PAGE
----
Being contacted by the police for questioning or being pulled over for a traffic or DWI stop can be a scary and sometimes dangerous experience. You need to understand your rights and how to best handle the situation. You should also retain an experienced criminal defense lawyer who can help you even before you are arrested and mount an aggressive defense strategy to fight any charges you face.
What Are Your Rights If Law Enforcement Contacts You?
You have important rights if the police stop you in your car or contact you when they are conducting a criminal investigation. You must exercise these rights to protect yourself and not give law enforcement officials evidence they can use to arrest and convict of a crime. Here are some important ones you should know about.
Your Right to Remain Silent
You have the right to remain silent and refuse to answer the police officer’s questions. However, at a traffic stop, you are required to provide the police with your driver’s license and vehicle registration.
To exercise this right, you must tell the officer clearly that you are exercising your right to remain silent. You cannot just remain silent. You should say something like “I’m asserting my Miranda rights,” or I’m asserting my right to remain silent” to invoke this right.
Your Right to Refuse to Consent to a Search
You have the right to refuse to consent to a search of your home, car, or yourself unless they have a search warrant. However, the police can pat down your clothing if they suspect you possess a weapon and may be able to search your car in limited situations during a traffic stop.
Your Right to Leave
If you are not under arrest, you are free to leave. You should ask the officer if you are under arrest. If you are not being charged with a crime, ask if you are free to leave and then do so calmly.
Your Right to a Lawyer
If you are under arrest, you have a right to an attorney. Tell the police that you want a lawyer immediately. When you contact one, be careful what you say on the phone, as the police could be listening in on your conversation.
What Are Your Responsibilities If the Police Contact You?
You also have specific responsibilities when communicating with the police. It is important to follow them to not escalate the situation or put yourself or law enforcement officials in a position where they or your feel threatened. Here are crucial actions you should take:
- Remain calm and cooperative.
- Don’t interfere with what the police are doing or obstruct them.
- Don’t lie or give the officer false documents.
- Remember the details of your encounter with law enforcement officials, and write down what happened soon after the incident.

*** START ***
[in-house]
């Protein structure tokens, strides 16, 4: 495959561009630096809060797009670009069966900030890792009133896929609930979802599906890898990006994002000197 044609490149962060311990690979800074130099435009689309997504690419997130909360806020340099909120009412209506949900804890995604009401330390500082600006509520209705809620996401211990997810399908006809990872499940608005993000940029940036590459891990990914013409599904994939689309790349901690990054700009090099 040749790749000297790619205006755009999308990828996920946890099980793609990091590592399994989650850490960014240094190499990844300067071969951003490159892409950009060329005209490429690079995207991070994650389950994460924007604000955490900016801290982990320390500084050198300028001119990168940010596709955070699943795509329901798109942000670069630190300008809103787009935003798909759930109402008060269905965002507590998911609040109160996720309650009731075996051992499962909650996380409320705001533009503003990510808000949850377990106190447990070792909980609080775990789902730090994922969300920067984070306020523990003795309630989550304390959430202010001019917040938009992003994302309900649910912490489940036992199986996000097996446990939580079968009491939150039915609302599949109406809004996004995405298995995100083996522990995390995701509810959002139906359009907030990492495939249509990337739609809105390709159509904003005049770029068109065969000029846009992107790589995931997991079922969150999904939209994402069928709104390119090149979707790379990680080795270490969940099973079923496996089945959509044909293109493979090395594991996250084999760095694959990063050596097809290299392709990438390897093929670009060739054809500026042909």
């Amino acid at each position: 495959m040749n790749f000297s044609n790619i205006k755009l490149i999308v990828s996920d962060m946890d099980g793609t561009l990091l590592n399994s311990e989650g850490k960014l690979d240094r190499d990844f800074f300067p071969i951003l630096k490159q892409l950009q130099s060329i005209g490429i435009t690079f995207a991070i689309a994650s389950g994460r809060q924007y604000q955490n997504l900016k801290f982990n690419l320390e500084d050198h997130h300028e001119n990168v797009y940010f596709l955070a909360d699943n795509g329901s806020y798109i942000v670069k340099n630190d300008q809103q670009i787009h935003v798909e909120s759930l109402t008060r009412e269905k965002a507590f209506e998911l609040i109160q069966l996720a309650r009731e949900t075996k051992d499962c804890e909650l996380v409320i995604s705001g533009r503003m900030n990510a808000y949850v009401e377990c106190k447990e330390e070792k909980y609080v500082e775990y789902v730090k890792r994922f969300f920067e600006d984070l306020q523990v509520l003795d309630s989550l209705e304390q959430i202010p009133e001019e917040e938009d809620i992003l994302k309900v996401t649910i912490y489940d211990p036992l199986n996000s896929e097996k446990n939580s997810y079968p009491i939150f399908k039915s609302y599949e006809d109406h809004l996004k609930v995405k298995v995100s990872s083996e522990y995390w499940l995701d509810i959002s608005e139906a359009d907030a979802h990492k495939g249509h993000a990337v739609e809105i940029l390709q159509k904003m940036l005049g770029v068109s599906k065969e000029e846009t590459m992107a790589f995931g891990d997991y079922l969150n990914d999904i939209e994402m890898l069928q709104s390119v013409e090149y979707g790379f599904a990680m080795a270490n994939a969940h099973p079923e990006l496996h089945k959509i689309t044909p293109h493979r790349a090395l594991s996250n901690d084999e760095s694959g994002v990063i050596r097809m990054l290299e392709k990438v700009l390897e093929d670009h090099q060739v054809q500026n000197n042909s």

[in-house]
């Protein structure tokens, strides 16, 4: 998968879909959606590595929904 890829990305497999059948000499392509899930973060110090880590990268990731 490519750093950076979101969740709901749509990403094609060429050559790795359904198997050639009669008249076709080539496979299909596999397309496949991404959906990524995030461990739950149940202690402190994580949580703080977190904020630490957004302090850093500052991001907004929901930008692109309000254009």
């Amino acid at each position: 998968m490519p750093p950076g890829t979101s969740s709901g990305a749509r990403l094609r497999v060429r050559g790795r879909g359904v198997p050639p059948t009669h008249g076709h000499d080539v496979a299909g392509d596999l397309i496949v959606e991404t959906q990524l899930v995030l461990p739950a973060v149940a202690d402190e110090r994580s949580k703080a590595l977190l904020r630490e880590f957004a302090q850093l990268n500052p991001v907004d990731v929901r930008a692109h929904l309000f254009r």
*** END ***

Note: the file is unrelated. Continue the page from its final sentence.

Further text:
What Should You Do If the Police Stop You While Driving?
If the police stop you while you are driving, you need to assert your rights and keep yourself safe. Here are four steps you should take:
- Pull over to a safe spot as soon as you can. Turn on your interior light, lower your window partway, and put your hands on your steering wheel.
- Remain calm and polite when interacting with the police.
- Exercise your right to remain silent. Your passengers should also assert their right not to speak to the police.
- Do not consent to a search of your vehicle. However, law enforcement officials can search your car without your consent if they believe it contains evidence of a crime.
How Do You Protect Yourself If the Police Come to Your Home?
You also have rights you must assert if the police come to your home. As in any interaction with law enforcement officials, you should remain calm. You should also do the following:
- If the police want to talk to you, you do not have to let them in your home or agree to answer their questions. Also, do not go outside if they want to converse with you.
- Exercise your right to remain silent, and inform the officer clearly that you are asserting this constitutional right.
- Do not consent to a search of your home.
- If the police have a search warrant, ask them to slip it under your door or put it up to a window so you can read it. Be certain that the warrant refers to your home. Also, read the warrant to learn what areas of your home the officers are authorized to search.
- If the police have an arrest warrant, they have the right to enter your home to arrest the person listed on the warrant. However, they cannot come into your home without your consent if the warrant is a U.S. Immigration and Customs Enforcement (ICE) warrant for the removal or detention of someone.